Bank Blog: Quick Thoughts Defense

Ohio State defeated Cal 35-28 Saturday, but the defense put up some ugly numbers in the process. Was this unit that bad, or were their contributing factors to the numbers?

- Wow. Hard to explain giving up 21 points in the second half, and over 500 yards of offense to California. An easy answer would obviously be the tackling, which was as bad as I can remember at Ohio State in a long, long time. But that's too easy. What is the real answer, or are there a multitude of failures? Let's take a closer look.

- What was good defensively? Obviously, there was added emphasis on attacking the quarterback, and Ohio State brought major pressure. They tallied six sacks, an amazing total, and uncounted hurries. They forced Cal to throw short and let the defensive backs come up and hit, which they did against the short passes for the most part.

- What about the bad plays? It can only be four things: Talent. Scheme. Effort. Execution. Were the Cal players better? I don't know their roster inside-out, but I would say No. Were there wide receivers open all over the field, and lots of blown coverages? Not really, although the extra blitzing exposes the safety play in one-on-one coverage, not the strength of Christian Bryant and C. J. Barnett. I'm not ready to blame the scheme, although killing Luke Fickell will be the knee-jerk reaction I'm sure. Was the effort lacking? I would say No, as I saw plenty of running to the football and several big hits. BUT execution? As John McKay would say "I'm all for it. Execute them all." I don't know what to say about the missed tackles. I don't see that as a coaching error. Hard for me to believe Ryan Shazier, C.J. Barnett or Christian Bryant have not been taught how to tackle and wrap their arms.

- How does the great Brendan Bigelow put up this stat line? Four carries for 160 yards and 2 touchdowns? Are you kidding me? The first long run exposed J.T. Moore and Bigelow hit the edge and was gone. A few of the others saw defenders running at Bigelow like Lydell Ross running the football: head down-eyes closed. Meyer said in the press conference that players will start playing better or they will be replaced. I truly think he means it.

- Johnny Simon should not have played today, and if the game gets out of hand, he comes out. It never did, so he never left the field. Too many times the phrases "freak", "warrior", "beast", get used and they do not apply at all. For Simon, I'm not sure what to call him. He is really a perfect player, when you add in talent, drive, heart, work ethic, leadership, commitment, etc. Those phrases all apply, Bank That.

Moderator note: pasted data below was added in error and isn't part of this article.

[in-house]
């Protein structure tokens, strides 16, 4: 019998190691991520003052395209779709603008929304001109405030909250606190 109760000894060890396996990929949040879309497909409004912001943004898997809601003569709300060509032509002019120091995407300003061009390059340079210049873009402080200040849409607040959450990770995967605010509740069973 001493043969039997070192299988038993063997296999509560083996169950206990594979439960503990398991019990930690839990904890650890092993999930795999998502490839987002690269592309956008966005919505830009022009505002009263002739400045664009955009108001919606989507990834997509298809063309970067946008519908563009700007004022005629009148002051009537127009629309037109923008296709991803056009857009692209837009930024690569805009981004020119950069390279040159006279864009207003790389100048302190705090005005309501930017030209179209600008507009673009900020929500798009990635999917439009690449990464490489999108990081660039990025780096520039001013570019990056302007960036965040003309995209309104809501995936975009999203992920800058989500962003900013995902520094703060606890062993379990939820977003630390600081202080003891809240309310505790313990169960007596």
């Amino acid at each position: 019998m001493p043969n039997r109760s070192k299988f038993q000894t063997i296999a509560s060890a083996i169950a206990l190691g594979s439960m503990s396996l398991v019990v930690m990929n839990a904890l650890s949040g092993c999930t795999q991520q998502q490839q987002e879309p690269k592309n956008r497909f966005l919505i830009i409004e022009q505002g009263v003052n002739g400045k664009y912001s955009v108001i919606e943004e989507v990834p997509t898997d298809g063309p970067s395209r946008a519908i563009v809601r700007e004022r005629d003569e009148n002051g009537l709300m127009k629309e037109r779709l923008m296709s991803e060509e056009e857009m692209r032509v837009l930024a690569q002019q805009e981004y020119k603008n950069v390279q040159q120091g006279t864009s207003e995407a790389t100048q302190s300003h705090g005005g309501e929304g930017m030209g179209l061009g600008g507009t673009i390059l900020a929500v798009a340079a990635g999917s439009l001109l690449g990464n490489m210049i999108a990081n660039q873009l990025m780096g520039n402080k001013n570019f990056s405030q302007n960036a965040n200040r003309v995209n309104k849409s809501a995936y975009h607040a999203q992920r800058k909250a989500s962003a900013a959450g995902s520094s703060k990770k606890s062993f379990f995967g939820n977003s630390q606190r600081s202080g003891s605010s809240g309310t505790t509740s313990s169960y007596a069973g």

- Johnathan Hankins had a good game, probably his best of the year. Other than he and Simon, the D-line play was OK, but needs to be better. They did get pushed around on occasion, but the 224-yards rushing by Cal is more of the back-7 playing awful, than it is the front-4 being owned. They held the point of attack well, and rushed the passer hard, but the cleanup tacklers cleaned up nothing. Interesting with the game on the line, Ohio State went with Tommy Schutt, Noah Spence and Adolphus Washington out there with Simon on the last drive.

- The linebacker play was not good at all, and none of them stood out as playmakers. Etienne Sabino reverted back to the poor-angle tackling that has plagued him in the past, and that's two weeks in a row. Ryan Shazier was not very good at all, despite the big hits and high tackle numbers. As out of position as he has ever been, even as a raw freshman last year. He ducked his head and missed tackles that led to big plays far too often. The big plays are great, but the steadiness of James Laurinaitis means more to team defense. Curtis Grant and Storm Klein were not impressive at all, but will give Klein a pass for all the missed time. Grant is similar to Sabino when the latter was a younger player. Lots of obvious talent, but lack of production when called upon. The Buckeye defense has lived off smart, tough, sure-tackling linebackers over the past decade. This group was none of those against Cal. Very pedestrian.

- The corners seemed to play really well, and Bradley Roby and Travis Howard stood up well to the great Keenan Allen and company. The passing game was mostly dink and dunk, although Cal hit a few biggies. It was also good to see Orhian Johnson out there making plays, and it seems he has earned the right to be out there. Great kid, and an easy player to root for.

- C.J. Barnett and Christian Bryant are just too shaky in coverage to blitz so much, and their tackling is extremely suspect. Again, they produce big plays like Shazier, but I will take steadiness and being in position, like Kurt Coleman, over the highlight reel plays. Those two have talent for sure, but they need to play better.

- Is there an excuse? Were they on the field way too much? If YES, was it their fault as much as the stagnant offense? If they were gassed at the end, and that's what a few players are hinting, let's look at one factor. On Ohio State's 6th drive through their 11th drive, the offense had three-and-outs. That's a heck of a lot of field time with no rest. Also, in Ohio State's 3rd-4th-5th drives, they resulted in touchdowns on the third, fourth, and fourth plays of the drive. The 2nd drive was three-and-out also. That means in the offense's middle 10 drives, 9 of them were either 3 or 4 plays. Is that a copout? Or is that a fatigue factor? No way to answer that today, but it will be answered in the coming weeks for sure.

- Was this a winning performance, or will this type of showing result in a loss to a better team? The numbers are bad enough, but add in three missed field goals, and a few poor calls by the officials, and maybe Cal should have won the game? There is no doubt this group is going to be under the microscope going forward after this performance. And they should be.

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